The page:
As I dig deeper into my chosen area of study, the pursuit of truth and scientific fact is laid out before me.  I am growing more confident in the lab (only one little technical error so far) and doing well in my classes.  I finally feel like I am on the right track toward a career.  Perhaps medicine was not my calling, but scientific research is.  The dots are connecting.

But as a Christian, my main purpose is to bring glory to Christ and share the Gospel with the unsaved.  Is a science career going to be for my own glory and not the Lord's?  Isn't there a division between science and faith?
And whatever you do, whether in word or deed, do it all in the name of the Lord Jesus, giving thanks to God the Father through him.
Colossians 3:17 
So whether you eat or drink or whatever you do, do it all for the glory of God.
1 Corinthians 10:31
I have always believed that scientific truth is one of God's ways of letting us explore His creation and His way of blessing us to use our intelligence for His kingdom.  This belief of mine has only been strengthened as I continue my studies.  Recently, I read a wonderful book called "The Language of God" by Francis Collins, who spearheaded the Human Genome Project and is current director of NIH.  A few of his words really jumped out at me:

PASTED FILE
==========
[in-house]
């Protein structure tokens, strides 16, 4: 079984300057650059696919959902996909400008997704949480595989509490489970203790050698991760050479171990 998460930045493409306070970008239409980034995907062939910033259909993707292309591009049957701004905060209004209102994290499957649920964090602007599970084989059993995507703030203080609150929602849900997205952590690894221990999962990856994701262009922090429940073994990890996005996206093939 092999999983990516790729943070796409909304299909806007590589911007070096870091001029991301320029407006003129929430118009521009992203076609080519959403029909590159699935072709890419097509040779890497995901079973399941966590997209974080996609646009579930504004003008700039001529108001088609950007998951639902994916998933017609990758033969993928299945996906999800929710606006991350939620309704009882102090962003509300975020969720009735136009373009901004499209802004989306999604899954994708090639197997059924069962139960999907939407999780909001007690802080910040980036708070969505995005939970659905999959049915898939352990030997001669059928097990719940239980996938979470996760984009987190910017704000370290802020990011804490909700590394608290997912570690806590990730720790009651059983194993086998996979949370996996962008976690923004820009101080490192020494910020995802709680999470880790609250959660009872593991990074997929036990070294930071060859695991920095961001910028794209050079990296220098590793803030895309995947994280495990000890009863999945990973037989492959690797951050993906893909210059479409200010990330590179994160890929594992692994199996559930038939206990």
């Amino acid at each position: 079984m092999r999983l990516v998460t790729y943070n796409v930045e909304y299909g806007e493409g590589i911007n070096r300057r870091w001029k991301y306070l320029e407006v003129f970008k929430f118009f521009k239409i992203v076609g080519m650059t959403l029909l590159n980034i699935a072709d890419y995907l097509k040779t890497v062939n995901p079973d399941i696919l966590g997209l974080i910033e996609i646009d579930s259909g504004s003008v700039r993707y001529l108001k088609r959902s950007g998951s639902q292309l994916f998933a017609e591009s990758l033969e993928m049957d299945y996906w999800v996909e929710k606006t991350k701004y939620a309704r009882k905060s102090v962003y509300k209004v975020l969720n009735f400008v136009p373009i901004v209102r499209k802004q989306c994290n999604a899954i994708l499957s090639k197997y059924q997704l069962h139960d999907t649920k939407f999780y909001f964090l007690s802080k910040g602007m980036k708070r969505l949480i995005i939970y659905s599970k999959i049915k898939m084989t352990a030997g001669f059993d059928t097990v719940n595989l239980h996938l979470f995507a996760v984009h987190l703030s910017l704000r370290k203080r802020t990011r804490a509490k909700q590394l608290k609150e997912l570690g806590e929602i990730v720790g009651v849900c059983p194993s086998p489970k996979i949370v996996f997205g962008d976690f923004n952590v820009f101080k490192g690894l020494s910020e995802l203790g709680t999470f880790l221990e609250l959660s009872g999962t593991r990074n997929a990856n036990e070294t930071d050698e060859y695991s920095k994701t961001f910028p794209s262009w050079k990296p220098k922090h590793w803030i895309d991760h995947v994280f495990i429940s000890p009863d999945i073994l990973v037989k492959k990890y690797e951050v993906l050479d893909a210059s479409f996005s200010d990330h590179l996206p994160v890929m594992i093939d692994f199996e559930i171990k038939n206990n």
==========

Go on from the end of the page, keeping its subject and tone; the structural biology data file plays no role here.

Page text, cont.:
A believer need not fear that this investigation will dethrone the divine; if God is truly Almighty, He will hardly be threatened by our puny efforts to understand the workings of His natural world. 
Science is not threatened by God; it is enhanced. God is most certainly not threatened by science; He made it all possible. So let us together seek to reclaim the solid ground of an intellectually and spiritually satisfying synthesis of ALL great truths. 
The God of the Bible is also the God of the genome. he can be worshiped in the cathedral or in the laboratory. 
While many in the scientific community believe that faith in a Creator is foolish because there is no evidence, I believe (as Collins does) that the entire natural world IS evidence of a Creator.  He is merely allowing us to learn more about it (and HIM) through scientific discovery.

So let's stop dividing science and faith.  I want to continue to pursue the truth of science AND the truth of the Gospel, and worship my Lord while I do it.

Saturday, October 8, 2011

Science Saturday 1.3: Quadruple Rainbow, Nobel Prizes, Monkey Mind Control & More

*Disclaimer: I am in NO WAY a science writer/journalist.  I will most likely get some facts wrong (hopefully not).  I simply want to share news that I find interesting.  Knowing that my blog readers are most likely not science people, I will try to explain what I can in the simplest way possible so that anyone can learn something about science today.*

Volume 1 Issue 3

This week, the Nobel Prize winners were announced.  The selected Nobel Laureates in the sciences discovered some of the founding principles of scientific study today.
  • Physiology/MedicineBruce A. Beutler and Jules A. Hoffmann for their discoveries concerning the activation of innate immunity and Ralph M. Steinman for his discovery of the dendritic cell and its role in adaptive immunity
  • PhysicsSaul Perlmutter, Brian P. Schmidt, and Adam G. Riess for the discovery of the accelerating expansion of the Universe through observations of distant supernovae
  • ChemistryDan Shechtman for the discovery of quasicrystals